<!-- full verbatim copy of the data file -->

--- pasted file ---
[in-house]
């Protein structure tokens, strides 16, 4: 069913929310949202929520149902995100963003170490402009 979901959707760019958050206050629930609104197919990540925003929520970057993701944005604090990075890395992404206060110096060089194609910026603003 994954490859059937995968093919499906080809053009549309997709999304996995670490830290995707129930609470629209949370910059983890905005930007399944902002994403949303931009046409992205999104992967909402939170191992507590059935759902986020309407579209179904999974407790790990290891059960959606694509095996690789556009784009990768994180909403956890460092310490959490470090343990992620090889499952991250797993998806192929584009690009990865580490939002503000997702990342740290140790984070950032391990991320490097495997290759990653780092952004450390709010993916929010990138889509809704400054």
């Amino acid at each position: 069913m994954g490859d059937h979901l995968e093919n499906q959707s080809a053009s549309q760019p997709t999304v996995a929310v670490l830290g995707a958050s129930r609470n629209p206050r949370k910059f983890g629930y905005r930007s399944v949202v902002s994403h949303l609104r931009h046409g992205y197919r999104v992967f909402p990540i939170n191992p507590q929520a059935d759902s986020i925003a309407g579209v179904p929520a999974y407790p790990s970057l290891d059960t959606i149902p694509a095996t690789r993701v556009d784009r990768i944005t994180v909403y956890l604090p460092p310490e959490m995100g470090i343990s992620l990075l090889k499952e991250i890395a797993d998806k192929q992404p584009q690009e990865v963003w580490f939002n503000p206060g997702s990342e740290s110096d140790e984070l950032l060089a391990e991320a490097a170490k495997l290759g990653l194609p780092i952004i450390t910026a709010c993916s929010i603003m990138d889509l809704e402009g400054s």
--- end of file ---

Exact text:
[in-house]
């Protein structure tokens, strides 16, 4: 069913929310949202929520149902995100963003170490402009 979901959707760019958050206050629930609104197919990540925003929520970057993701944005604090990075890395992404206060110096060089194609910026603003 994954490859059937995968093919499906080809053009549309997709999304996995670490830290995707129930609470629209949370910059983890905005930007399944902002994403949303931009046409992205999104992967909402939170191992507590059935759902986020309407579209179904999974407790790990290891059960959606694509095996690789556009784009990768994180909403956890460092310490959490470090343990992620090889499952991250797993998806192929584009690009990865580490939002503000997702990342740290140790984070950032391990991320490097495997290759990653780092952004450390709010993916929010990138889509809704400054």
């Amino acid at each position: 069913m994954g490859d059937h979901l995968e093919n499906q959707s080809a053009s549309q760019p997709t999304v996995a929310v670490l830290g995707a958050s129930r609470n629209p206050r949370k910059f983890g629930y905005r930007s399944v949202v902002s994403h949303l609104r931009h046409g992205y197919r999104v992967f909402p990540i939170n191992p507590q929520a059935d759902s986020i925003a309407g579209v179904p929520a999974y407790p790990s970057l290891d059960t959606i149902p694509a095996t690789r993701v556009d784009r990768i944005t994180v909403y956890l604090p460092p310490e959490m995100g470090i343990s992620l990075l090889k499952e991250i890395a797993d998806k192929q992404p584009q690009e990865v963003w580490f939002n503000p206060g997702s990342e740290s110096d140790e984070l950032l060089a391990e991320a490097a170490k495997l290759g990653l194609p780092i952004i450390t910026a709010c993916s929010i603003m990138d889509l809704e402009g400054s």